Friday, 19 July 2013

Banded Demoiselle larvae, Bellasis Bridge.

I've had limited experience of identifying Dragonfly larvae and some, particularly the Hawkers ( Aeshna ), can be tricky. Not just for me but for the more competent Dragonflier. A guy called Steve joined me, he was there primarily to removed troublesome plants, and we chatted. I described the differences and nuances of the Banded Demoiselles i was watching and he gave me interesting info regarding what was in the River Blyth. He was telling me how much the problem with the American Red Signal Crayfish had increased telling me how they would just about devour everything they could eat and that if he put a net in he would expect 4/5 easily. He just happened to have one in his car and in a flash he had returned with said net and plastic bucket. The net was briefly swept through the water 3 times and the contents shown to me. Sure enough there were 6 in the bucket ranging in size but also in there was a Damselfly larvae. I was pretty sure it was a Demoiselle and having checked, it was.
Demoiselle nymph.
 Steve never handled the Crayfish, you need a licence, due to the problems with this species. The only river in Northumberland that is not infected is the River Wansbeck. The Crayfish has been known to move across fields in wet weather conditions to contaminate nearby streams !  A couple of images showing the range in size of the Signals caught. The Banded Demoiselle larvae is between 30 and 40 mm long to give you some idea.
The two larger samples were about 50mm long. Note the smaller third one.

Two more tiddlers alongside the Damsel nymph. We saw examples in the river around 100mm long.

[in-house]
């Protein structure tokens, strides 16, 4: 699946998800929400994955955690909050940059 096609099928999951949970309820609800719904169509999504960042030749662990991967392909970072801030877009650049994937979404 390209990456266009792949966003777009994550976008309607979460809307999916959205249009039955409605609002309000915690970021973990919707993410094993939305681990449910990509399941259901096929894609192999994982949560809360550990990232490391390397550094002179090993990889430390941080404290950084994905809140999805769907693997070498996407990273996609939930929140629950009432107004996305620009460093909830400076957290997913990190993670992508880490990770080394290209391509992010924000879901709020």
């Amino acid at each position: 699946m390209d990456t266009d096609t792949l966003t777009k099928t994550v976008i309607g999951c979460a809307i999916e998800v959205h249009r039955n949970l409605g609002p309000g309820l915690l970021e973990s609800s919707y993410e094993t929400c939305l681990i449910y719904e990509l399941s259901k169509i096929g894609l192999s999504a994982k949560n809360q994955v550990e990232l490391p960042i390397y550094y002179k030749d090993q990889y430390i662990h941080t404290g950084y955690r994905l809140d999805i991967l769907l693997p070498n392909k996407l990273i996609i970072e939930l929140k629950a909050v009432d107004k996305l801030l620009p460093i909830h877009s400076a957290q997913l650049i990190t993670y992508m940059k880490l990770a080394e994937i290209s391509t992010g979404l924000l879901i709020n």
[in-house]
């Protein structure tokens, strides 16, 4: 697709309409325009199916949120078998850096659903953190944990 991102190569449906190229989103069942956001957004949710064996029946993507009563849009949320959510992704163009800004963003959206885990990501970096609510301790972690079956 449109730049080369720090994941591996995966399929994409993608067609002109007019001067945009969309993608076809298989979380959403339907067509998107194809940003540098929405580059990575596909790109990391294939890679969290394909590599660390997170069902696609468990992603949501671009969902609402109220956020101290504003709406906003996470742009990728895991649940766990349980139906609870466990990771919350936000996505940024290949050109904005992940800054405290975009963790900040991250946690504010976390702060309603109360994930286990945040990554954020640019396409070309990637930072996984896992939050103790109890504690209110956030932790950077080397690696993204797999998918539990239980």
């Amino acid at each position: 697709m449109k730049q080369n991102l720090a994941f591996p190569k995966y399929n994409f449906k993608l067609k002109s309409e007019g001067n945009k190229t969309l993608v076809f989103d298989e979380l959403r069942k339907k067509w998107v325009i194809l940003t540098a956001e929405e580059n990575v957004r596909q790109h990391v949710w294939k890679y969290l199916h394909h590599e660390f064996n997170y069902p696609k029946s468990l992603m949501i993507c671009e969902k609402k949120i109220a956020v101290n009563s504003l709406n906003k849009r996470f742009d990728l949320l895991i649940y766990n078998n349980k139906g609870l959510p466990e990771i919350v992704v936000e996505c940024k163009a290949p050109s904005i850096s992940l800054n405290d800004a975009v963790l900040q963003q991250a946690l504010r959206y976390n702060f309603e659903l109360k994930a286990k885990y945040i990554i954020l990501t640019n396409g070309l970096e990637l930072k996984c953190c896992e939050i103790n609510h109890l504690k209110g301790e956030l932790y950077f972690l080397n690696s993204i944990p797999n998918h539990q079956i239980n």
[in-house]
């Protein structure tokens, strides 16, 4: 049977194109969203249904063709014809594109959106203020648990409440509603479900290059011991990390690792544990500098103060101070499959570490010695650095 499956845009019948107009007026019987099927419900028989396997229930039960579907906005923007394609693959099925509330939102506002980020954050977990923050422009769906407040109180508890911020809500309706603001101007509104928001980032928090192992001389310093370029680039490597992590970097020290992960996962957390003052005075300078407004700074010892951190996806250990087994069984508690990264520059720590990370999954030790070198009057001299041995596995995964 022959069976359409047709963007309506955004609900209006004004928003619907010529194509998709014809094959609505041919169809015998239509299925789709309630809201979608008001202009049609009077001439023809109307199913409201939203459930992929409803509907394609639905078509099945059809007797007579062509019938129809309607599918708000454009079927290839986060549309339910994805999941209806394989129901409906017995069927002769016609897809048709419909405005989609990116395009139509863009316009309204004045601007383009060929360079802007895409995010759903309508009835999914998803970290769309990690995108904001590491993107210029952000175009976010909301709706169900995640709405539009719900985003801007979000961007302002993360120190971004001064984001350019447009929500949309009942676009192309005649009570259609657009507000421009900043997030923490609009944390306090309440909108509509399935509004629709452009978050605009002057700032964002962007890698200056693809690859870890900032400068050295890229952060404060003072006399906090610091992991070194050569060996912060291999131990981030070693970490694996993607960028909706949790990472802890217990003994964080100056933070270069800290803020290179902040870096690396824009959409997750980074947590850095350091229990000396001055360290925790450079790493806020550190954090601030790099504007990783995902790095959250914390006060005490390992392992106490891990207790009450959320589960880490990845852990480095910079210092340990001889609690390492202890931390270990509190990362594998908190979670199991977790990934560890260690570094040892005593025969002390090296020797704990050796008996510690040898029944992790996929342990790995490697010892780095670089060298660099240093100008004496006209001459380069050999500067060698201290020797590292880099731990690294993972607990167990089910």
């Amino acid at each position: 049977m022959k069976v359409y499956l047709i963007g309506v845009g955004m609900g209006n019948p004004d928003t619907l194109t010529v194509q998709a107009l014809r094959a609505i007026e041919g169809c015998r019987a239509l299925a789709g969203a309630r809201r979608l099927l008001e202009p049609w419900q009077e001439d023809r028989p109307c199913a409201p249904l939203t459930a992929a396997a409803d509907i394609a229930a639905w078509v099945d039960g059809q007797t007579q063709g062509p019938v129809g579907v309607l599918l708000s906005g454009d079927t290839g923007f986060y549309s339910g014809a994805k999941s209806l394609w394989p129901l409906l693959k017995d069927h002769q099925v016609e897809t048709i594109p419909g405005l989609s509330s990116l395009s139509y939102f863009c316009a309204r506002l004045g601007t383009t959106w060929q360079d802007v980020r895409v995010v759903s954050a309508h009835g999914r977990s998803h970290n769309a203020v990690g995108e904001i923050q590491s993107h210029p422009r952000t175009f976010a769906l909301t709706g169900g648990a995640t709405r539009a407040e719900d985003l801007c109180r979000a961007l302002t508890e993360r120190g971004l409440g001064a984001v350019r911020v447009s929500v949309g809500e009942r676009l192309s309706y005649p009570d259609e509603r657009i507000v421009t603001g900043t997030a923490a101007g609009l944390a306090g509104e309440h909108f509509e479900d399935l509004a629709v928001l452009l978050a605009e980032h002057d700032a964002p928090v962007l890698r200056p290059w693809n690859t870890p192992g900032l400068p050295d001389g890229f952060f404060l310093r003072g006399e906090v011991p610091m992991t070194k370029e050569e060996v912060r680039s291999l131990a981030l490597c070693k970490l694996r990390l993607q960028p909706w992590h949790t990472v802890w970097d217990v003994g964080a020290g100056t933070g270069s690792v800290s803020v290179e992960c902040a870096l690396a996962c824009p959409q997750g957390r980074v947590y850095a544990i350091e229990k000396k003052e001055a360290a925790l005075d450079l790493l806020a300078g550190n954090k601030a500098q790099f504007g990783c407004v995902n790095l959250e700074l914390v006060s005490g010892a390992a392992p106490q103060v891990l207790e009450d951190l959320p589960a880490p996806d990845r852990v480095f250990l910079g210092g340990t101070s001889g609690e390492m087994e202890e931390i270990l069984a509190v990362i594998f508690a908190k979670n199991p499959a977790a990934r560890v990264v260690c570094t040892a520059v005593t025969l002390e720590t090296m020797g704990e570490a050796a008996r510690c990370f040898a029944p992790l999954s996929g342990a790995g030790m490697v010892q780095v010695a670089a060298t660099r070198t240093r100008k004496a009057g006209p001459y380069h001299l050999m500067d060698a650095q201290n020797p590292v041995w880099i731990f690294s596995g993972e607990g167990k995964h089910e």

1. Very interesting that John. I've never seen a demoiselle nymph either but it clearly has the same gangly legs as the adult.
    Incredible to think there are that many crayfish in the waters, I only once spotted a crayfish on the derwent, I thought it was a lobster it was so big, will have to dig out the photos I took. Didn't know you needed a license to handle the yanks though, thought the authorities would be pleased if you 'took a few out'.
    Alan M

  2. Apparently because they can spread so easily they don't want Tom, Dick or even Harry handling them and then getting into unaffected waterways. It was interesting when he emptied the net into the bucket but my eyes were immediately drawn to the nymph. I hoped it might be a Damoiselle and was overjoyed when it turned out it was. Had to chuckle at the Male adults. There was about 7 of them chasing each other about on and off (as they do ) and a female was happily ovipositing or "sunbathing" about 10 metres further along the river bank on the other side of the bridge in peace.

  3. Fascinating stuff John, will have to chat about it tomorrow. Got to rest my weary bones now

  4. Aye,
    Dem bones, dem bones, dem weary bones.